Advice for dating single moms
As a child of a divorce, I'd always sworn that I'd never put my kids through that -- yet as it turned out, living paycheck to paycheck and trying to do our own growing up while raising a family proved to be too great a strain on our marriage: It bent, cracked, and finally broke.
I flew through the first couple of months after our separation in an adrenaline-powered blur.
But what about when your ex doesn't show up for visits or blows off child-support payments and actually makes your kids' life miserable?
"It's good to acknowledge your child's feelings as long as you don't add anger to your empathy," says Neuman.
Then I made a conscious effort to invite friends over for dinner, ask a neighbor to help me move my couch, and chat with the other moms at drop-off.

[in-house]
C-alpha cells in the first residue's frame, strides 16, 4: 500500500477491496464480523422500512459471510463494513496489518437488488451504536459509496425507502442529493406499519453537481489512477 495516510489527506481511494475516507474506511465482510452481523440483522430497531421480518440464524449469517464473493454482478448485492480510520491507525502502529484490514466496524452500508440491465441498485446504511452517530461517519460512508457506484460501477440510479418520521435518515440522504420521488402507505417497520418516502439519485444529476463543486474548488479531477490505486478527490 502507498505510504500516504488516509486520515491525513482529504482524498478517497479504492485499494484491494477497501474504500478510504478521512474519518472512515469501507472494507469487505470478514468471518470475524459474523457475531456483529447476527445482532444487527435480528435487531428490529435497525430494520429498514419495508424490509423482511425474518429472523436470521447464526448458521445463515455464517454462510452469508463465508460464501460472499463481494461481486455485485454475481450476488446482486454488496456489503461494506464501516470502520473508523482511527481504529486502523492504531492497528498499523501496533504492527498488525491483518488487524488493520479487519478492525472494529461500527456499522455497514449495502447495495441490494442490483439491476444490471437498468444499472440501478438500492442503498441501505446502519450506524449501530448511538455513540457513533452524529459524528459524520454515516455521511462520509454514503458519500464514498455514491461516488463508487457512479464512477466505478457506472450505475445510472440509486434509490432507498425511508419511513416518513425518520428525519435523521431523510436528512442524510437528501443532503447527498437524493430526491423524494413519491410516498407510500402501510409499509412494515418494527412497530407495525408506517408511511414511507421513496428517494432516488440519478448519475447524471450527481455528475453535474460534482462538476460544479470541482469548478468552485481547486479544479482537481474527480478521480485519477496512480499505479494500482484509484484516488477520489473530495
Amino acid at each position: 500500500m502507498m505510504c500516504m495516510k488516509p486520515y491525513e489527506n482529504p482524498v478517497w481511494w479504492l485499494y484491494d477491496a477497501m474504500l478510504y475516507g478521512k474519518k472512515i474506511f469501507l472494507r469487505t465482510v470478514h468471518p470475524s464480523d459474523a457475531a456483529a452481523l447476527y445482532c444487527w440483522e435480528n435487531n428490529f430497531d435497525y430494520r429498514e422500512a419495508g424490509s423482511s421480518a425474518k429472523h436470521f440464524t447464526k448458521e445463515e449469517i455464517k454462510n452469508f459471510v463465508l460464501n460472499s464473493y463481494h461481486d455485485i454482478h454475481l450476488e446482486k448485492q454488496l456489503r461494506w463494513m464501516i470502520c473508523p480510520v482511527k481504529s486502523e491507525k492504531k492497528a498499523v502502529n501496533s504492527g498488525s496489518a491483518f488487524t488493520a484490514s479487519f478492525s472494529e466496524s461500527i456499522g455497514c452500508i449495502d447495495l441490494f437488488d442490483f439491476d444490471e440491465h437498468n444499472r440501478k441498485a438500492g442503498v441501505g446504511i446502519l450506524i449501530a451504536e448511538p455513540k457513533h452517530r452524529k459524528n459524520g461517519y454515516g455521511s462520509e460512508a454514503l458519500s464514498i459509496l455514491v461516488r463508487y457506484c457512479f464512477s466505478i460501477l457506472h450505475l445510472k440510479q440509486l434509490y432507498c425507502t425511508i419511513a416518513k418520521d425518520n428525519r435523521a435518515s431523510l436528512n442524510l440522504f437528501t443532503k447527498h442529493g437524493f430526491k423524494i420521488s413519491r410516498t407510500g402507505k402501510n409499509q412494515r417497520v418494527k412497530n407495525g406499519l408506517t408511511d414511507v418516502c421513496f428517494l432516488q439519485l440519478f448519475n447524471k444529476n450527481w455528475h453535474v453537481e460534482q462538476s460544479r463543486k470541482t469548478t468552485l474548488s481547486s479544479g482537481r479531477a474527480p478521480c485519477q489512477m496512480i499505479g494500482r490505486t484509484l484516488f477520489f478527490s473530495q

Slowly, my sense that I had a contagious disease lifted, and I found myself expanding my definition of what makes a family.
If we were going to ask anyone about dating in the church, it would be Bishop Marvin Sapp.
We were angry at each other, and, let's face it, looking for ways to hurt each other.But no matter how right I felt I was, deep down in my heart I knew: Being in constant fight mode was horrible for my kids, and it was making me even more miserable."You have an obligation to your kids to stay friendly -- or at least civil -- with your former spouse," says Neuman. So, I tried my hardest and used the greatest gift to divorced parents everywhere: e-mail.Forget organized closets, spotless bathrooms, and ironing.Try to say yes to serving nutritious family dinners, scheduling regular bedtimes, and being prompt for pickups and drop-offs.